Monday, October 27, 2008

Using the InputShield to make an Open Source Game boy

Ok, so ever since middle school I've wanted to make one of these... but I only now have enough know-how and support to make it, ... an Open Source game boy :) Actually, it's a little smaller than a game boy, but it's 1000% cooler (in my opinion) because it uses an Arduino as the "core", and a few modules and shields that already exist.

Here are a couple other pictures of the GamePack (it's like the GadgetPack, except in the free spot, I put the InputShield)... makes me wish I had a "hand model" like in Zoolander - ha:

Then I took a photo a little further back, and it had the cheapo home depot construction light that my friend uses to light up stuff (with a fluorescent bulb) in the picture, and it kind of looked like an alien was looking down at it, so I kept it:

I took this video as soon as I had everything up and running, and it's running the source code that's pasted at the bottom of the post...

Here's another video of pretty much the same thing...

I don't know if I really like the lighting in the videos, but I'm not a professional video taker, so I'll have to read up some books at Barnes and Noble around the corner and try to figure it out. I'm still using the same Aiptek mini HD recorder, and not some fancy equipment.

Anyway, here's the source code that runs on the Arduino:


#define RXPIN 3
#define TXPIN 2

AFSoftSerial mySerial = AFSoftSerial(RXPIN, TXPIN);

unsigned char x=0;

void setup()

/* Sync up by waiting for character */
while( != 'U');

void loop()
/* The first analog pin sent */

/* send 6 Analog Pin values */
while (x <>





void serial_sendDigital(unsigned char digitalPin)

if ( (digitalPin <> 13) )

mySerial.print((unsigned char)digitalRead(digitalPin));


void serial_sendAnalog(unsigned char analogPin)
unsigned char lowByte, highByte;
unsigned int val;

/* Pin number range check */
if (analogPin > 6)

/* Get the value */
val = analogRead(analogPin);

/* Separate the value into 2 bytes */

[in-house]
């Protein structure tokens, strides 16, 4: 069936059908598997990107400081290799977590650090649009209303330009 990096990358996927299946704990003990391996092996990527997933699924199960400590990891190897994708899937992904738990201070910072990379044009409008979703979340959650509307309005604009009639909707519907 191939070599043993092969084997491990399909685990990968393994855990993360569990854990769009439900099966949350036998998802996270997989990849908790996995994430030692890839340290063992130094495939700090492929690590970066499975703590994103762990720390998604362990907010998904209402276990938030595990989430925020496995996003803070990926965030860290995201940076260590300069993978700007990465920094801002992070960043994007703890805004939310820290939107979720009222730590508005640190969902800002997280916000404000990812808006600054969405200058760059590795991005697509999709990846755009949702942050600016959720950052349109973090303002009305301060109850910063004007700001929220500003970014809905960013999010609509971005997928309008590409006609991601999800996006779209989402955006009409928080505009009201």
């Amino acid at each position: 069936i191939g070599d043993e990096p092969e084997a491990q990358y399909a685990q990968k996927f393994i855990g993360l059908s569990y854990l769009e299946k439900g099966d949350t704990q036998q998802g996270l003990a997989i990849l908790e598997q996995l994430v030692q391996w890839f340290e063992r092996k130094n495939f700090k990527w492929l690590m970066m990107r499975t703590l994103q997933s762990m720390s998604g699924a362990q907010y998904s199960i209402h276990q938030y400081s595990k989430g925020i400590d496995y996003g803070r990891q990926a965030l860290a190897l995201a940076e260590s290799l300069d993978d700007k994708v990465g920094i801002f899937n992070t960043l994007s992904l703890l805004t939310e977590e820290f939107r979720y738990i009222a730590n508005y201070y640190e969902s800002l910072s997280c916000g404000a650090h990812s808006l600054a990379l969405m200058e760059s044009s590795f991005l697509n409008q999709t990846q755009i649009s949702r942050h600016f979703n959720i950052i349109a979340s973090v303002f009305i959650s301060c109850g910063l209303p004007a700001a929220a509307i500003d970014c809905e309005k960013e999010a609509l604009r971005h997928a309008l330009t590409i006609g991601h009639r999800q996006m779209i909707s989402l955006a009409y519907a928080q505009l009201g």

lowByte = (unsigned char)val;
highByte = (unsigned char)(val >> 8);

/* Send the high byte */

/* Write delay */

/* Send the low byte */

/* Write delay */

And here's the source code that goes on the TouchShield:

COLOR green = { 0, 255, 0 };
COLOR blue = {0,0,255};
COLOR yellow = {255,255,0};
COLOR black = {0,0,0};
COLOR white = {255,255,255};
COLOR grey = {0x77,0x77,0x77};
COLOR red = {255,0,0};

POINT my_point;

unsigned int analogValues[6];
unsigned char digitalValues[10];

LCD_RECT digitalRect = { 118, 15, 127, 115 };
LCD_RECT analogRect = {0, 60, 32, 121 };

unsigned char x;

void setup()


/* The sync character */

unsigned int oldx, oldy, newx, newy;
int erasemode = 2;
int pencolor = 1;

void loop()
//digitalValues[0] - digital pin 4, button A MODEA
//digitalValues[1] - digital pin 5, button B MODEA
//digitalValues[4] - digital pin 8, button A MODEB
//digitalValues[5] - digital pin 9, button B MODEB
//analogValues[5] - joystick y, MODEA
//analogValues[4] - joystick x, MODEA
//analogValues[3] - joystick y, MODEB
//analogValues[2] - joystick x, MODEB

//Read analog values

analogValues[0] = ( <

analogValues[1] = ( <

analogValues[2] = ( <

analogValues[3] = ( <

analogValues[4] = ( <

analogValues[5] = ( <


//Read digital values:

//Read digital values
digitalValues[0] =;
digitalValues[1] =;
digitalValues[2] =;
digitalValues[3] =;
digitalValues[4] =;
digitalValues[5] =;
digitalValues[6] =;
digitalValues[7] =;
digitalValues[8] =;
digitalValues[9] =;

if (touch_get_cursor(&my_point)) {
lcd_clearScreen( black);


if (erasemode && ((oldx != newx) (oldy != newy))) {
lcd_circle(oldx,oldy,5, black, black);
if (pencolor == 1) {
lcd_circle(newx,newy,5, blue, blue);
} else if (pencolor == 2) {
lcd_circle(newx,newy,5, green, green);
} else if (pencolor == 3) {
lcd_circle(newx,newy,5, red, red);
} else {
lcd_circle(newx,newy,5, white, white);

if (!digitalValues[0]) {
erasemode = !erasemode;

if (!digitalValues[1]) {
if (pencolor == 5) {
pencolor = 1;



Simon said...

Looks pretty cool. :)
I've wanted to do something similar for a long time, especially when I found that the PSP-style screens (with touch screen overlays) are available.

For anyone slightly more interested in writing games and slightly less interested in designing hardware, I'd recommend the XGameStation plaform - you can still solder stuff (and learn as you go) but the system is already designed for you. (They're also available from Make.)

Unknown said...

Wow, that is just totally and unbelievably cool! Wow.


Mike G. said...

you should maybe try a diffuser if you're not happy with the lighting. a diffuser would give you a softer light that isn't as harsh

noob7 said...

great tutorial.

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Unknown said...

wow cool.

Anonymous said...

I've been trying to get people to switch to FREE and open software for a while and it's articles like this that just might persuade some of them. Thanks !

Matt said...

hi jazzy jeph! thanks a lot :) actually, i definitely could not have done it without lots of help too...

Anonymous said...
This comment has been removed by a blog administrator.
Unknown said...

Great Idea. Just wondering, about how much did this cost?